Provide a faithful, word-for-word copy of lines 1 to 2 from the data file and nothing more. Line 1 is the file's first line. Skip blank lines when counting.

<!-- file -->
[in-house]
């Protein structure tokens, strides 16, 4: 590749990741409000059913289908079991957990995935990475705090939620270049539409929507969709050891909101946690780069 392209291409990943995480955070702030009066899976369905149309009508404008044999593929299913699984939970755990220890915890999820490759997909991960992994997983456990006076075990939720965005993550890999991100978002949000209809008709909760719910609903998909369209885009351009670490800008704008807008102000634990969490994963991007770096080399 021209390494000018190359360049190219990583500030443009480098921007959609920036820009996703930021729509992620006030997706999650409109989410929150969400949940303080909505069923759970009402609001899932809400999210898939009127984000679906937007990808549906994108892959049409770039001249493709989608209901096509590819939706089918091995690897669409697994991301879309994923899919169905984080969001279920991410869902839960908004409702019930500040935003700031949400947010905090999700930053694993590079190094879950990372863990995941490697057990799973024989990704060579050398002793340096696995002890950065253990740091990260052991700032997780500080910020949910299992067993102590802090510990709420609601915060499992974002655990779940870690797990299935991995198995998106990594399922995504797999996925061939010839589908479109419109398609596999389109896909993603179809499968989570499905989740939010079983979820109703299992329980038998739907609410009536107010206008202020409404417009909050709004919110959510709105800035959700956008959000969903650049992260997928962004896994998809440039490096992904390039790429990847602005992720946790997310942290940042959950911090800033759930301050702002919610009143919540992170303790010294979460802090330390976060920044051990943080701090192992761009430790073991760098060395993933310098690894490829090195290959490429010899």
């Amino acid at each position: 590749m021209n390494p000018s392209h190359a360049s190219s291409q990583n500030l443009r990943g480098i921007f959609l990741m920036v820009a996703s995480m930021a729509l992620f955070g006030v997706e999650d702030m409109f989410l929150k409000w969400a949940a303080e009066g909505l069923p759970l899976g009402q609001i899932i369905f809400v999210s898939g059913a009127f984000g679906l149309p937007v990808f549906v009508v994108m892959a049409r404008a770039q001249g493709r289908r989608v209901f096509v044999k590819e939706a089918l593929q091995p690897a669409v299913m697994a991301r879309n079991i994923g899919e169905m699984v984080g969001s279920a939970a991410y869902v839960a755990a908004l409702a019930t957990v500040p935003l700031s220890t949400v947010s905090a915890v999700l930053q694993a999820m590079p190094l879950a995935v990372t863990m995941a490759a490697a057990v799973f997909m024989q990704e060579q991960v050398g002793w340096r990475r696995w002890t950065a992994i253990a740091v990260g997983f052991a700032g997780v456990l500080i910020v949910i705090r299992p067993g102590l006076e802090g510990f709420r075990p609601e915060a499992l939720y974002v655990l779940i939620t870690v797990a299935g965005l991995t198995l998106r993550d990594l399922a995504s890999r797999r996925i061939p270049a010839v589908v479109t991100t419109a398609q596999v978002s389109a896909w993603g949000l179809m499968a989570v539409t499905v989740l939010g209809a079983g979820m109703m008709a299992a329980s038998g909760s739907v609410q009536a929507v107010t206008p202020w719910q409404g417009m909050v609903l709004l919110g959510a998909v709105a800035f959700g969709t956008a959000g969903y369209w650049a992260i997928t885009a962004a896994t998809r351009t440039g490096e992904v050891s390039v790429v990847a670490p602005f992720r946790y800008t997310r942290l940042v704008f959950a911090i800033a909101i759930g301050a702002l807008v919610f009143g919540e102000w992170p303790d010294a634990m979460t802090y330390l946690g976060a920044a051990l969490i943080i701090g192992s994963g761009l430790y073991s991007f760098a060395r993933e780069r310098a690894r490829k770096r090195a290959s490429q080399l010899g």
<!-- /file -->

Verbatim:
[in-house]
């Protein structure tokens, strides 16, 4: 590749990741409000059913289908079991957990995935990475705090939620270049539409929507969709050891909101946690780069 392209291409990943995480955070702030009066899976369905149309009508404008044999593929299913699984939970755990220890915890999820490759997909991960992994997983456990006076075990939720965005993550890999991100978002949000209809008709909760719910609903998909369209885009351009670490800008704008807008102000634990969490994963991007770096080399 021209390494000018190359360049190219990583500030443009480098921007959609920036820009996703930021729509992620006030997706999650409109989410929150969400949940303080909505069923759970009402609001899932809400999210898939009127984000679906937007990808549906994108892959049409770039001249493709989608209901096509590819939706089918091995690897669409697994991301879309994923899919169905984080969001279920991410869902839960908004409702019930500040935003700031949400947010905090999700930053694993590079190094879950990372863990995941490697057990799973024989990704060579050398002793340096696995002890950065253990740091990260052991700032997780500080910020949910299992067993102590802090510990709420609601915060499992974002655990779940870690797990299935991995198995998106990594399922995504797999996925061939010839589908479109419109398609596999389109896909993603179809499968989570499905989740939010079983979820109703299992329980038998739907609410009536107010206008202020409404417009909050709004919110959510709105800035959700956008959000969903650049992260997928962004896994998809440039490096992904390039790429990847602005992720946790997310942290940042959950911090800033759930301050702002919610009143919540992170303790010294979460802090330390976060920044051990943080701090192992761009430790073991760098060395993933310098690894490829090195290959490429010899």